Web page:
RIO DE JANEIRO – As Rio de Janeiro’s famous carnival parade continues, the city will cancel its street parties, which typically draw millions of revelers, the mayor said, citing the Omicron variant.
Public coasting celebrations “will not be possible,” Mayor Eduardo Paes Casaid told a press conference on Tuesday. “It’s decided: there will be no street carnival in the tradition of the past.
Mr Paes said the official parade, in which samba groups would present painstakingly choreographed performances flanked by bleachers for 56,000 people, would take place, with some sanitary precautions.
Last year, the carnival was canceled entirely because of the pandemic, but for many Brazilians the real spectacle was the street parties, and the Cariocas, as the people of Rio are called, were devastated by ‘learn that they would not take place.
“I was very excited, very optimistic, for Carnival 2022, even more after a year without Carnival,” said João Ramos, 26.
Mr Ramos, a designer, said as soon as he read the news he shared it with friends, who had already discussed what suits to wear.
“It poured cold water on us, everyone was so sad,” he said.
Still, said Ramos, the decision is understandable. The effect of the end of the year holidays is already being felt: the number of cases is on the rise again, after having plunged for months.
As Carnival approached, many Brazilians had started to rehearse cautiously again, anticipating this samba-fueled explosion of joy as they and millions of visitors swarmed public spaces and shed the sorrows of the previous year.
After two years of the pandemic, they said, it was absolutely necessary.
“With most Brazilians fully immune, we thought this was happening,” said Tatiana Paz, the organizer of a street performance group. “But then the situation got even worse, and there is nothing we can do about it.”
Other big cities like Olinda, São Luís and Florianópolis have also canceled their carnival events in the past 24 hours.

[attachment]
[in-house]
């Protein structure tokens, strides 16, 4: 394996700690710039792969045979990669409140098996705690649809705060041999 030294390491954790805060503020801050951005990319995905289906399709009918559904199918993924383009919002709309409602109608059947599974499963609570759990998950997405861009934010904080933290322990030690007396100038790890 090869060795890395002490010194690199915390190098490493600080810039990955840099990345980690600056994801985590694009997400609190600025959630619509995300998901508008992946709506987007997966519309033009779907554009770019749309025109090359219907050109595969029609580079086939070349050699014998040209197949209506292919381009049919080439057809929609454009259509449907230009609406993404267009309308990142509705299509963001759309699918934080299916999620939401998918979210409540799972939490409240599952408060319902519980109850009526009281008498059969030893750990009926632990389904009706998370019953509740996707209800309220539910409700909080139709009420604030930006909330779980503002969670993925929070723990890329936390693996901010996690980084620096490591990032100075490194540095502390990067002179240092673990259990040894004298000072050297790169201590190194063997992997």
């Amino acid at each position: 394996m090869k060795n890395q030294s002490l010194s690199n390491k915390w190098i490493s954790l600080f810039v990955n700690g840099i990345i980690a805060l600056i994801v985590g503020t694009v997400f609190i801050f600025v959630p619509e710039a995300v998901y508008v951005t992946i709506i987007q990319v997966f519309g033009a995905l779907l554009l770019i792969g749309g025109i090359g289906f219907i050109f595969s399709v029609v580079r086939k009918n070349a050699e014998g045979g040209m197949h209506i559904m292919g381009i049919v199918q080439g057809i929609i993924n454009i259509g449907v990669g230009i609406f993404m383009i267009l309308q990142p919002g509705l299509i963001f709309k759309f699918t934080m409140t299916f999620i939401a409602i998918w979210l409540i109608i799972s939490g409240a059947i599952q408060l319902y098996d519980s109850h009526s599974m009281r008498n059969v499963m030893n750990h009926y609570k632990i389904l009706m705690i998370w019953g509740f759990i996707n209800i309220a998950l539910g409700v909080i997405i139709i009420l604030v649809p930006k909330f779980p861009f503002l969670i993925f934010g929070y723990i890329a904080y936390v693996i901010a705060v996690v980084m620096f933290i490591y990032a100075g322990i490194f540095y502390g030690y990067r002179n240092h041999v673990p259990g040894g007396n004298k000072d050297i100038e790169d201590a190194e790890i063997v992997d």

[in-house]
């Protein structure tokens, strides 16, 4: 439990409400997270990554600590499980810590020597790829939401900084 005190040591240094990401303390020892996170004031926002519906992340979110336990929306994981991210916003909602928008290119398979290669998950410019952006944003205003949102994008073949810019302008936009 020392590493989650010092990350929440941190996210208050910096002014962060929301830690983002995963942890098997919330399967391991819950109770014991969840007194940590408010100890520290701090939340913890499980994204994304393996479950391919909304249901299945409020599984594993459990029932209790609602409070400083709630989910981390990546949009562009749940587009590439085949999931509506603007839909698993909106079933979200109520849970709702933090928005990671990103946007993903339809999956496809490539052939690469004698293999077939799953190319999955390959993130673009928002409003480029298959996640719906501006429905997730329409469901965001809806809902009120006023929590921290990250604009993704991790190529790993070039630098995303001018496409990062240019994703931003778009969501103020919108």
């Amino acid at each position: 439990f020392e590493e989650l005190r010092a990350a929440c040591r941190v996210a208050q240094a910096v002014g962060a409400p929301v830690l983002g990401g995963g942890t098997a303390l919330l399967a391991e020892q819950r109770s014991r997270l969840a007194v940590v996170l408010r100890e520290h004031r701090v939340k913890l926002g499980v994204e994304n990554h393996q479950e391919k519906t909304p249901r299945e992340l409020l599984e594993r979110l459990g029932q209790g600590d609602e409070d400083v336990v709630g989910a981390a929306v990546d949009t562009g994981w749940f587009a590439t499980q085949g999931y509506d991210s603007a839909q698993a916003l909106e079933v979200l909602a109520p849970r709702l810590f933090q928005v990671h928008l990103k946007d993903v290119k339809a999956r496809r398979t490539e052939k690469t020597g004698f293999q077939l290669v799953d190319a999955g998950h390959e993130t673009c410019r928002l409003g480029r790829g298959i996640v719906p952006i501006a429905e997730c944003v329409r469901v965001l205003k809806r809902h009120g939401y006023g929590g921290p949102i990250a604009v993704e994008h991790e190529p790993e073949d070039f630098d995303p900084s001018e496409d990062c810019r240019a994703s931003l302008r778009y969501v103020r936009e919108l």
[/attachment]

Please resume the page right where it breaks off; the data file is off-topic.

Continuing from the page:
Rio canceled both the parade and street parties in 2021, when Brazil’s death toll rose as its vaccination campaign slowly began. But towards the end of the year, as vaccines became more widely available, Brazilians embraced them: about 68% of the country’s population is fully vaccinated, and the number of cases and deaths in the country plunged. .
The period of relative calm that followed allowed the population to resume socializing. The streets, beaches and bars filled up as summer set in. Over Copacabana Beach, the sky was filled with fireworks as spectators greeted the New Year.
However, cases started to rise again as Omicron spread around the world.
The annual Rio Carnival, considered one of the largest in the world, takes place in the weeks leading up to Ash Wednesday, the Western Christian holy day that marks the start of Lent. Ash Wednesday falls on March 2 this year.
The city’s tradition, with its catchy music and elaborate costumes, has endured and often flourished even in difficult times. Brazilians danced through wars, hyperinflation, repressive military rule, street violence and the influenza pandemic of 1918-1919. Official calls to postpone The carnivals in Brazil in 1892 (for health reasons) and 1912 (to mourn the death of a national hero) were largely ignored.
In another city famous for carnival, New Orleans, this year’s Mardi Gras parades appear to be moving forward. The event was canceled in 2021.